Audio News for November 19, 2013
Published on November 19, 2013
After HD and UHD Comes HD Audio. Or Does It? – Sony sees hi-res audio as a marketing opportunity and the whole consumer audio industry is jumping on it now, especially since we are supposedly going from old-fashioned 1080p HDTV to UHD (NOT 4K!). Hard drive storage is also around 1000 times cheaper than when the first iPods came out, but remember we will still need a huge increase in storage space for those hi-res audio files—especially the 192K and double-DSD ones! We had hi-res audio with the introduction of SACDs and DVD-Audios about 15 years ago—strange this is all just happening now.
Just as the increase in the sampling rates and resolution in video greatly improve the image, the more you have in audio, the wider the dynamic range, subtlety and general fidelity. From 48K/24-bit on up, it’s all hi-res. So why record frequencies that you can’t hear? Because they react against one another and create enhanced reproduction of the lower frequencies. The big change is that hi-res audio is no longer tied to a physical format such as SACD or Pure Audio Blu-ray. You can now download hi-res audio files from the Internet and listen to them either on your high end home system or on lesser mobile devices (if they accept hi-res files, such as the Astell&Kern players and the Sonys that will soon be available.) Never mind that in the noisy environments where such portable devices and headphones are usually used, you won’t be able to tell much difference in the hi-res files.
Big Boxed Sets from Major Labels Multiply – There has been a huge increase in multi-disc boxed sets from various record labels. The New York Times even has a feature article on it, titled “If It All Doesn’t Fit, Build a Bigger Box.” We will be offering three 50-CD sets in January as our free site drawing—from Das Alte Werke, Erato and Teldec Classics. Supposedly the classical music recording industry is collapsing, but small classical labels are very active – we are receiving new SACDs and CDs to review all the time. The big labels are trying to figure out how to make online accessing of their recordings profitable. At the same time, there is a glut of both deluxe and bargain-priced boxed classical CD sets. Decca has issued one of the complete works of Benjamin Britten—65 CDs. Sony has released “Leon Fleisher: The Complete Album Collection” (23 CDs), “Gary Graffman: The Complete RCA and Columbia Collection” (24 CDs); and “Byron Janis: The Complete RCA Album Collection“ (11CDs and a DVD). Around the time Van Cliburn died at age 78, Song/RCA issued “Legendary Van Cliburn: The Complete Album Collection” (28 CDs). Sony also has “Vladimir Horowitz: Live at Carnegie Hall”, a deluxe 41-CD boxed with with a bonus DVD. And there is a 90-CD collection titled “Yo-Yo Ma: 30 Years Outside the Box.” The president of Sony Classical says “It’s true that these are not a volume product, but a certain audience wants them.” He said “It was really over the top, but I stand by it, I love it.”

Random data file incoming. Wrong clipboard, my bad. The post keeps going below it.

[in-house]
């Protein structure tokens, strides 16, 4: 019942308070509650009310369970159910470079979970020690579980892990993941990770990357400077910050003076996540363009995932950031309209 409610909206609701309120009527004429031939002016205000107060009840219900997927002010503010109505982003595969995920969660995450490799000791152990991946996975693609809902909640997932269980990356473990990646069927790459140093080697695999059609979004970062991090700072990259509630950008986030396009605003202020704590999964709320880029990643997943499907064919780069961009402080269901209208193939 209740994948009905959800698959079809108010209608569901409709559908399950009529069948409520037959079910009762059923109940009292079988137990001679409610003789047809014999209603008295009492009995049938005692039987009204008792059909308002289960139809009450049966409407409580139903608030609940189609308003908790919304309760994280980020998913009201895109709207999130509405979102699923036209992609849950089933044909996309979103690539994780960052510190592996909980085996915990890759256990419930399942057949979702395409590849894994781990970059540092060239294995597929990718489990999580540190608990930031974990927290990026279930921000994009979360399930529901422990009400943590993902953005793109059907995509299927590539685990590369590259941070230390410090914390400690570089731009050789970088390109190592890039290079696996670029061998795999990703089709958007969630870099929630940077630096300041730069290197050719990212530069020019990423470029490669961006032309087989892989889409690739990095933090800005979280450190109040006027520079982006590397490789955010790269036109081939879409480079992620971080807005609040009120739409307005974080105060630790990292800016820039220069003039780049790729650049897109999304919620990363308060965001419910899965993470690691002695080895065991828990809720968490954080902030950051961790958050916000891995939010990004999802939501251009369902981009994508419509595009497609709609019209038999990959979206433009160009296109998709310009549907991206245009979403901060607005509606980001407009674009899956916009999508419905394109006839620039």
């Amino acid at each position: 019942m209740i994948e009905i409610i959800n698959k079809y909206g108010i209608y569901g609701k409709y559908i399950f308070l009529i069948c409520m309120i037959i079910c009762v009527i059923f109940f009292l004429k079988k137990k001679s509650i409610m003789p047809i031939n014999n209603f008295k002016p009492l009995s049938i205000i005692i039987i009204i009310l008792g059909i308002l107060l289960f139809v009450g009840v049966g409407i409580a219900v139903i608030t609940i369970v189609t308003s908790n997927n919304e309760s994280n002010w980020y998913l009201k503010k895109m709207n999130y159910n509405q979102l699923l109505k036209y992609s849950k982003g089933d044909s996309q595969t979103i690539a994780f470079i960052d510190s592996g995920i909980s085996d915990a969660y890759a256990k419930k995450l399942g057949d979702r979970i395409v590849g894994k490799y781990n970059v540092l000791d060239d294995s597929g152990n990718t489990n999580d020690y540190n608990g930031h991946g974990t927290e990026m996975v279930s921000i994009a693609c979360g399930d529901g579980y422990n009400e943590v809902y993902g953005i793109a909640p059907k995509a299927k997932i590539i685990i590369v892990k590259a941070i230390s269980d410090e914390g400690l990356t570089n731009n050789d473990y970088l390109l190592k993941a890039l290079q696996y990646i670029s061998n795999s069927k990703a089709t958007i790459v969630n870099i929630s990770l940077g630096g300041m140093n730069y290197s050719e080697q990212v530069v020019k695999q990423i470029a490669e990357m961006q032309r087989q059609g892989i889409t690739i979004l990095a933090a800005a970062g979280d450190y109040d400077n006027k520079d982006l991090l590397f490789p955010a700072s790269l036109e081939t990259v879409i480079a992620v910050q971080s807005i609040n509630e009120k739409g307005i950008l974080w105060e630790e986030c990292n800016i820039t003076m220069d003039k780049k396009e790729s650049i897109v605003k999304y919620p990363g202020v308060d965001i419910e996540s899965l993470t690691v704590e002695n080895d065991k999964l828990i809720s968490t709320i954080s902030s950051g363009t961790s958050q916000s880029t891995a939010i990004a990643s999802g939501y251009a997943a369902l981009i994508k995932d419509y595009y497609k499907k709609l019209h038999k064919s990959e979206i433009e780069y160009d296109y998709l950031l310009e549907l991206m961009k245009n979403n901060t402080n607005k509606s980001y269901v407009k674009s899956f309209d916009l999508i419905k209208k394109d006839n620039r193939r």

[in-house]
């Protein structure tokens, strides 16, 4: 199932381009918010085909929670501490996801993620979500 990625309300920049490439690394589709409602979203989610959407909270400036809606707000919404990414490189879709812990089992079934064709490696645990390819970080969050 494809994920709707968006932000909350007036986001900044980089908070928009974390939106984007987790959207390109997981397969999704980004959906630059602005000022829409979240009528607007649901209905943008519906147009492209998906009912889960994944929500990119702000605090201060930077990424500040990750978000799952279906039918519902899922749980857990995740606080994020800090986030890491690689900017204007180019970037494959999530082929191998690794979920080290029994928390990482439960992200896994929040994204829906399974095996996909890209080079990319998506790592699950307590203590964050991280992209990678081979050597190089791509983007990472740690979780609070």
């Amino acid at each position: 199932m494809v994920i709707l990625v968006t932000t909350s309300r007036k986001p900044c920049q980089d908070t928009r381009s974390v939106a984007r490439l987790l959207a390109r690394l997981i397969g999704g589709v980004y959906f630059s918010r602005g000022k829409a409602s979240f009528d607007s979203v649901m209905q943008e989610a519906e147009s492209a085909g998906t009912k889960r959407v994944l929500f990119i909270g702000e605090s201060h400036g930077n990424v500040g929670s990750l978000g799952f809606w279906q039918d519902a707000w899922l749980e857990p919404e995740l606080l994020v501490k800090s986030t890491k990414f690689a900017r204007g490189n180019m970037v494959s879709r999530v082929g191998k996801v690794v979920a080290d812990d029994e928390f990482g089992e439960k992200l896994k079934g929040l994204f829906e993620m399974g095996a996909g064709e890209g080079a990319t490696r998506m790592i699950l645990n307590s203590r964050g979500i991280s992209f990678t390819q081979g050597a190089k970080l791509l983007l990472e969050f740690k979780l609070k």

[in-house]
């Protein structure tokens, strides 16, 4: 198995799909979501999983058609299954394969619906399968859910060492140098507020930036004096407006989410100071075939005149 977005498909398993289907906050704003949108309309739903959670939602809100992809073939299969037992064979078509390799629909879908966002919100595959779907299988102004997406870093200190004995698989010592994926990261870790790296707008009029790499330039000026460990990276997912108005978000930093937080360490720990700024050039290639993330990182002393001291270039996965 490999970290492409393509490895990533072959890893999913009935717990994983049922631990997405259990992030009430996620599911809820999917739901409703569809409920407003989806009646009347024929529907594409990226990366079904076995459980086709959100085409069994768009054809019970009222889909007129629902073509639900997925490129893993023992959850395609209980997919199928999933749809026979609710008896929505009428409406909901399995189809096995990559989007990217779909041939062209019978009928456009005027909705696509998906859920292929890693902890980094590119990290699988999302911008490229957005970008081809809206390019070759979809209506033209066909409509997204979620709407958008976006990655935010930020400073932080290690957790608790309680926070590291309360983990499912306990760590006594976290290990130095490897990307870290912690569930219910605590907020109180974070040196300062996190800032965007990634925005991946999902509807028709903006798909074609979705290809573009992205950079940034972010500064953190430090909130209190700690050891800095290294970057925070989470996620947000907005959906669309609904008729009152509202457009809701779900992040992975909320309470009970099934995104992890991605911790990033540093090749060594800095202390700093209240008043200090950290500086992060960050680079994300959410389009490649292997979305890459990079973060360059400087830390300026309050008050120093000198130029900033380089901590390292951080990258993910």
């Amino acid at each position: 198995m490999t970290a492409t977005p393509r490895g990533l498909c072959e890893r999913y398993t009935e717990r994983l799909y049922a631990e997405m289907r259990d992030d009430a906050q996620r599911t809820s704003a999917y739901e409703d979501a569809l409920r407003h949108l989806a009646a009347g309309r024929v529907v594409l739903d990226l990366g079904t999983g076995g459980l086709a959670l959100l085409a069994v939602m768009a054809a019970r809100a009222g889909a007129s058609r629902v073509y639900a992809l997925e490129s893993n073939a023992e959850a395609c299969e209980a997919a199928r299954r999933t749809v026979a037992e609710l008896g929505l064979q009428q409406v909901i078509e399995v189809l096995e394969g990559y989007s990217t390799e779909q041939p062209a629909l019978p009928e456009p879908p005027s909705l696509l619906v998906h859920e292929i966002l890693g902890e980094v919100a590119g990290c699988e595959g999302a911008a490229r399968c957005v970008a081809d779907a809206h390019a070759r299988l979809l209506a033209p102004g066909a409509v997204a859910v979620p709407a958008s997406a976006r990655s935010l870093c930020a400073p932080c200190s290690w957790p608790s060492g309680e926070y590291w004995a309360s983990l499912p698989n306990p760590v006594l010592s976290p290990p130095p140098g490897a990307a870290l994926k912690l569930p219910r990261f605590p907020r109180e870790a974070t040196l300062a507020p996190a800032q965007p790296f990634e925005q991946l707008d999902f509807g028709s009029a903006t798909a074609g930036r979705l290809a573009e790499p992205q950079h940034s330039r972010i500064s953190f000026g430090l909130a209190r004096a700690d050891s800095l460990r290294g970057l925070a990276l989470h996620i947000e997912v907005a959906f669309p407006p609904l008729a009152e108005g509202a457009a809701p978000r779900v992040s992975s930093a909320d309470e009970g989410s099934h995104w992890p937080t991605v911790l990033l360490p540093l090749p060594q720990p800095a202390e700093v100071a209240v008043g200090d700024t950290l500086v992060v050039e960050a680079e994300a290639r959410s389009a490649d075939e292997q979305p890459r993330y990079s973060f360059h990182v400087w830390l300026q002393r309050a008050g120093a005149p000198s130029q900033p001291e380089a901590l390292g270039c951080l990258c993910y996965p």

Kent Nagano Contract at Montreal Extended to 2020 – Kent Nagano will remain as music director of the Montreal Symphony Orchestra until 2020, a position has has held since 2006. Before becoming music director, Nagano served two years as an adviser to the orchestra. His previous jobs were at Boston, France, London, Berlin and California. During Nagano’s time at the helm, the orchestra has been able to increase its audience to 1300 subscribers under the age of 34.